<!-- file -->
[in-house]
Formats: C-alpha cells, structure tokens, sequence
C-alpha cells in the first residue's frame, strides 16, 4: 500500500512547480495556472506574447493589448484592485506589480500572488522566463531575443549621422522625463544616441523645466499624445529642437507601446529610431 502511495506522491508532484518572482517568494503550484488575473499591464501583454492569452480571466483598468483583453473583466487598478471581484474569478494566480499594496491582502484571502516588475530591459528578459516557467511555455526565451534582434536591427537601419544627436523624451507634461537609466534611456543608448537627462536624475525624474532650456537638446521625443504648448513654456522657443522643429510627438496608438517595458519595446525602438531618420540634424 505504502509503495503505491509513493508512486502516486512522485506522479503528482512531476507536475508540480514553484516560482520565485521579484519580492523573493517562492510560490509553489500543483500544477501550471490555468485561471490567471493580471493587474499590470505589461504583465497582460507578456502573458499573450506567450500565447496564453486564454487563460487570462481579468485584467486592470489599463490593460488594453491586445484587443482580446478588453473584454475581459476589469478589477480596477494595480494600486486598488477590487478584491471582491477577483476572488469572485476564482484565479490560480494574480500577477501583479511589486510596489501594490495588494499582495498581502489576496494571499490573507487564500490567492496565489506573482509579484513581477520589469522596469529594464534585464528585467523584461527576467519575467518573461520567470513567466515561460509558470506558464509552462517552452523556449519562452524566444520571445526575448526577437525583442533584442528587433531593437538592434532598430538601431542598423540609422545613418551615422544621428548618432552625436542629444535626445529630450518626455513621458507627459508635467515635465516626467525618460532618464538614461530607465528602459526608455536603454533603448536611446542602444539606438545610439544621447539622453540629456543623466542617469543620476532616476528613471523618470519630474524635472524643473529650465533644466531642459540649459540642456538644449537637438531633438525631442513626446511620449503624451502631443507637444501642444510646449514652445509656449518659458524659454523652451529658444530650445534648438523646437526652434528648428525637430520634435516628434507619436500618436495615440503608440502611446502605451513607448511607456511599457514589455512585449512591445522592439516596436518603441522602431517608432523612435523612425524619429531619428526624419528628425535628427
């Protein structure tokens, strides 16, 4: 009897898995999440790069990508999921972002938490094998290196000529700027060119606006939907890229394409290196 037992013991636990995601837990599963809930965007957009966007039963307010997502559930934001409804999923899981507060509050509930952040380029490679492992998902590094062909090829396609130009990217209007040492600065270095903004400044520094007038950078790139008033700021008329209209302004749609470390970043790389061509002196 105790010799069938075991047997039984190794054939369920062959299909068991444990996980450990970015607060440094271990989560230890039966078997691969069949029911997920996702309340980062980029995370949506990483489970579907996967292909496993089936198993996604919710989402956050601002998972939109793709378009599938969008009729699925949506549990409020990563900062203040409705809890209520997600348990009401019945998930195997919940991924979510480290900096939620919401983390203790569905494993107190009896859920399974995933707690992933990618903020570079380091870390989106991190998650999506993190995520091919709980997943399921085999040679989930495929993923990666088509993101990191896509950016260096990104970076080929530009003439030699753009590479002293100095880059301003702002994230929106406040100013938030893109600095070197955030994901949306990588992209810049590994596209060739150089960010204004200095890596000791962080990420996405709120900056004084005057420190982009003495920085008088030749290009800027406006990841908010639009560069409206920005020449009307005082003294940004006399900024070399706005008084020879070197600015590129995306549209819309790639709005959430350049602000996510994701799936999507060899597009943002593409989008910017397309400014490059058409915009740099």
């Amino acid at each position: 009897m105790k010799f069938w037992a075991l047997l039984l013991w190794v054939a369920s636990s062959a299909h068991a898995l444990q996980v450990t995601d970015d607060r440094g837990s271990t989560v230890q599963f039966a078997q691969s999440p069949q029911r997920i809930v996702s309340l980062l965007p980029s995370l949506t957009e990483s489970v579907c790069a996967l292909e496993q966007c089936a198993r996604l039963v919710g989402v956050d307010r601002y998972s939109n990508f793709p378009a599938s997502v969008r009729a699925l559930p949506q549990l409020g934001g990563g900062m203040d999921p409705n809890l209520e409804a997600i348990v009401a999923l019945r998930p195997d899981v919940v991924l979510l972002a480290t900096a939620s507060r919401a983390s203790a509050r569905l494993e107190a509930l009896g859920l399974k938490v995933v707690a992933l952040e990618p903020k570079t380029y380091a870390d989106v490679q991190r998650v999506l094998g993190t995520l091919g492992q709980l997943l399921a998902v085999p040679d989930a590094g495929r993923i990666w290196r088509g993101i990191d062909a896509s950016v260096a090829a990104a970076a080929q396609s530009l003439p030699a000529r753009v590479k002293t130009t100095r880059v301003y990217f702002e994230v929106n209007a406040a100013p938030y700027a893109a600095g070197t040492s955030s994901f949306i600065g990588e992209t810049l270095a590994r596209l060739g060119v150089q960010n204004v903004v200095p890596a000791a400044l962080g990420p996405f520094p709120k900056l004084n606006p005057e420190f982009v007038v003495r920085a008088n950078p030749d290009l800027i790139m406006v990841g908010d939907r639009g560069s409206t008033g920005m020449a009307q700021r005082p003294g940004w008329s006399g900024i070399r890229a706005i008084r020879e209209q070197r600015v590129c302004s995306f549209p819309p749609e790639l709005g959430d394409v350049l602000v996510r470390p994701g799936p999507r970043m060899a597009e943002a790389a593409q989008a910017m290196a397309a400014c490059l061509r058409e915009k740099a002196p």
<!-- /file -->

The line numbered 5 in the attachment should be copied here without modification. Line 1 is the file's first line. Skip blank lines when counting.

């Amino acid at each position: 009897m105790k010799f069938w037992a075991l047997l039984l013991w190794v054939a369920s636990s062959a299909h068991a898995l444990q996980v450990t995601d970015d607060r440094g837990s271990t989560v230890q599963f039966a078997q691969s999440p069949q029911r997920i809930v996702s309340l980062l965007p980029s995370l949506t957009e990483s489970v579907c790069a996967l292909e496993q966007c089936a198993r996604l039963v919710g989402v956050d307010r601002y998972s939109n990508f793709p378009a599938s997502v969008r009729a699925l559930p949506q549990l409020g934001g990563g900062m203040d999921p409705n809890l209520e409804a997600i348990v009401a999923l019945r998930p195997d899981v919940v991924l979510l972002a480290t900096a939620s507060r919401a983390s203790a509050r569905l494993e107190a509930l009896g859920l399974k938490v995933v707690a992933l952040e990618p903020k570079t380029y380091a870390d989106v490679q991190r998650v999506l094998g993190t995520l091919g492992q709980l997943l399921a998902v085999p040679d989930a590094g495929r993923i990666w290196r088509g993101i990191d062909a896509s950016v260096a090829a990104a970076a080929q396609s530009l003439p030699a000529r753009v590479k002293t130009t100095r880059v301003y990217f702002e994230v929106n209007a406040a100013p938030y700027a893109a600095g070197t040492s955030s994901f949306i600065g990588e992209t810049l270095a590994r596209l060739g060119v150089q960010n204004v903004v200095p890596a000791a400044l962080g990420p996405f520094p709120k900056l004084n606006p005057e420190f982009v007038v003495r920085a008088n950078p030749d290009l800027i790139m406006v990841g908010d939907r639009g560069s409206t008033g920005m020449a009307q700021r005082p003294g940004w008329s006399g900024i070399r890229a706005i008084r020879e209209q070197r600015v590129c302004s995306f549209p819309p749609e790639l709005g959430d394409v350049l602000v996510r470390p994701g799936p999507r970043m060899a597009e943002a790389a593409q989008a910017m290196a397309a400014c490059l061509r058409e915009k740099a002196p």